TAMPA, Fla. (CN) – A retired Methodist minister demands $2 million from a Florida nursing home that she claims banned her from its dining room because the sight of her in a wheelchair was supposedly bad for “marketing” and upset other residents.
In a federal lawsuit, Rev. Frances P. Swartz said agents for Westminster Services, which operates the retirement community in St. Petersburg, knew full well that she used a wheelchair due to a form of Parkinson’s disease.
Swartz says it was only after she and her husband, Jim, also a retired Methodist minister, paid the $88,600 entry fee, disposed of belongings that wouldn’t fit in their new, smaller home, and moved into the facility that they were informed of the “policy” of not allowing wheelchairs in the dining room.
According to the complaint, Claire Skipper, the same employee who showed them around the facility and even inquired about whether they planned to use the dining room, dropped the bombshell when Swartz’s husband stopped by the front office to clarify their first month’s bill. (In addition to the entrance fee, residents also pay a monthly service fee of $3,400.)
As he prepared to leave the office, the lawsuit states, Skipper ended the visit by saying, “by the way, you know Francis is not supposed to be in the independent living hall.”
“The policy is that people in wheelchairs are not to eat in the independent dining room,” she allegedly said.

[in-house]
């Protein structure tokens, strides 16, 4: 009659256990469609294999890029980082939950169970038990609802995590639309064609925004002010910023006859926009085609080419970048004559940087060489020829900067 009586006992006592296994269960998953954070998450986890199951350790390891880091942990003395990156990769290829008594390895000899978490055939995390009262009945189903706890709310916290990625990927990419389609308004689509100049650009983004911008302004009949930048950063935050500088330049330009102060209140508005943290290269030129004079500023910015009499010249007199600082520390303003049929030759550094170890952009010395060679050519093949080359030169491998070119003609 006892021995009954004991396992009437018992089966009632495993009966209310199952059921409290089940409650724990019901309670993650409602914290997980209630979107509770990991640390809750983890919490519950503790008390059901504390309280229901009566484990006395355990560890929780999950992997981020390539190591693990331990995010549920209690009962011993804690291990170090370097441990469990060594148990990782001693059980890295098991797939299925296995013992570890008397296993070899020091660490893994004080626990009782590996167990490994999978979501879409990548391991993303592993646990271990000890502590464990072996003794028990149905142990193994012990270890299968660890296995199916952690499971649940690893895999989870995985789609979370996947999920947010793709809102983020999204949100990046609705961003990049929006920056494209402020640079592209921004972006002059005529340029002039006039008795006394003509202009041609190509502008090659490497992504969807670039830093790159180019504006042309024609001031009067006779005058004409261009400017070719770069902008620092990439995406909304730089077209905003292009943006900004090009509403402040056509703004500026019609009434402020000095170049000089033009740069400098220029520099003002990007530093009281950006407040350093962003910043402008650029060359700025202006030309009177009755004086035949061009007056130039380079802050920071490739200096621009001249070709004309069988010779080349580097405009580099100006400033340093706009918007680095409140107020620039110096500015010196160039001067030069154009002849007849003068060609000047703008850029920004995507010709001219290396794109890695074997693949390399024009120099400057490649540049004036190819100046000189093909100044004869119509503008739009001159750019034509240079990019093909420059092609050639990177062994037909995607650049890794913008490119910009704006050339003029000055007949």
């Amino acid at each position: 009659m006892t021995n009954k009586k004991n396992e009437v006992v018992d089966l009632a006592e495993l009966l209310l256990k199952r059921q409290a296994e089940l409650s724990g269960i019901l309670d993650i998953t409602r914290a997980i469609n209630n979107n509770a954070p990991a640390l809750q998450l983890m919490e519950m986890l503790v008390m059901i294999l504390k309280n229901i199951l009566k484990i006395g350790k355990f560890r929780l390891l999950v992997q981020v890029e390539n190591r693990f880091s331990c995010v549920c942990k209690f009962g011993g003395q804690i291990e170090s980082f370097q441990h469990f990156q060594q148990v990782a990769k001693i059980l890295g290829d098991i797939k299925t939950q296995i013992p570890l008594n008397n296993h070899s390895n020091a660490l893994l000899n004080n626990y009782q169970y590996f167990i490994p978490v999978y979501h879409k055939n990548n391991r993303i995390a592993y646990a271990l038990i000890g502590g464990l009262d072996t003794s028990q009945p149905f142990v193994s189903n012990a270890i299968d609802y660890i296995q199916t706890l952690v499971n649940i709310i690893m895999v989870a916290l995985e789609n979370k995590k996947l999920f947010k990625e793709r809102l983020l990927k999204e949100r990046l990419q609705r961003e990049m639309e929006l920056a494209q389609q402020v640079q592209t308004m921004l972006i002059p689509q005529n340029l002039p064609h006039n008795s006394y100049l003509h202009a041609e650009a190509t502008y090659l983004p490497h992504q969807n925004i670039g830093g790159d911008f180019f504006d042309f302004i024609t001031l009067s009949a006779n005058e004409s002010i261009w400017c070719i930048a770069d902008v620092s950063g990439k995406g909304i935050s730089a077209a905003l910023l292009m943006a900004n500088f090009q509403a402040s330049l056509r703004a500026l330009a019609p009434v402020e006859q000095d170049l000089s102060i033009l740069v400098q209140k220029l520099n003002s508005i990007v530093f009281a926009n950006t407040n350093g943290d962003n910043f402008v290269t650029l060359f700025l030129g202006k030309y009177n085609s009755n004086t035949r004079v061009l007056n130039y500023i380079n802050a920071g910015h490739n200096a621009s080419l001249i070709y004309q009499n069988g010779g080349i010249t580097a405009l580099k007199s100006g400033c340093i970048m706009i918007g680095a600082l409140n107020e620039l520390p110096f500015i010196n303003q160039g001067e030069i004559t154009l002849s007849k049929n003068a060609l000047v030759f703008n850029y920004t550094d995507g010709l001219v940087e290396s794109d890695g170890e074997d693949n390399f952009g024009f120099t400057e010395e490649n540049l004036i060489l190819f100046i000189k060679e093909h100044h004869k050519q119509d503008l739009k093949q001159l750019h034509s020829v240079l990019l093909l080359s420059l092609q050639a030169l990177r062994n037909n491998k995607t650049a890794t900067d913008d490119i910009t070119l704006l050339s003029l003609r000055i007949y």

Swartz claims her husband took up the matter with Jeffrey Stern, who reiterated Skipper’s statement, saying, “That’s our policy. It’s what we do. It’s the practice.”
When asked the reason, Stern allegedly replied, “marketing – when visitors come, we don’t want it to look like a nursing home.”
Besides, Stern added, “She upsets other people,” suggesting that other residents worried that they would end up like the Rev. Francis, according to the complaint.
The reverend said Stern later visited her unit and apologized for “the error” in the sales negotiation process, explaining, “we dropped the ball … because the policy was not made clear.”
He allegedly offered to let Swartz attend the dining room “once every two weeks” as a compromise.
At a minimum, Swartz says the policy is clearly a breach of contract, with misrepresentations or key omissions amounting to fraud.
She demands at least $2 million in compensatory damages, along with declaratory and injunctive relief on claims of discrimination, breach of contract, fraud, and intentional and negligent infliction of emotional distress.
Defendants are Westminster Communities of Florida, Westminster Communities of St. Petersburg and Palm Shores Retirement Community, doing business as Westminster Palms.
Swartz’s attorney is Robert Parker of Orinda, Calif.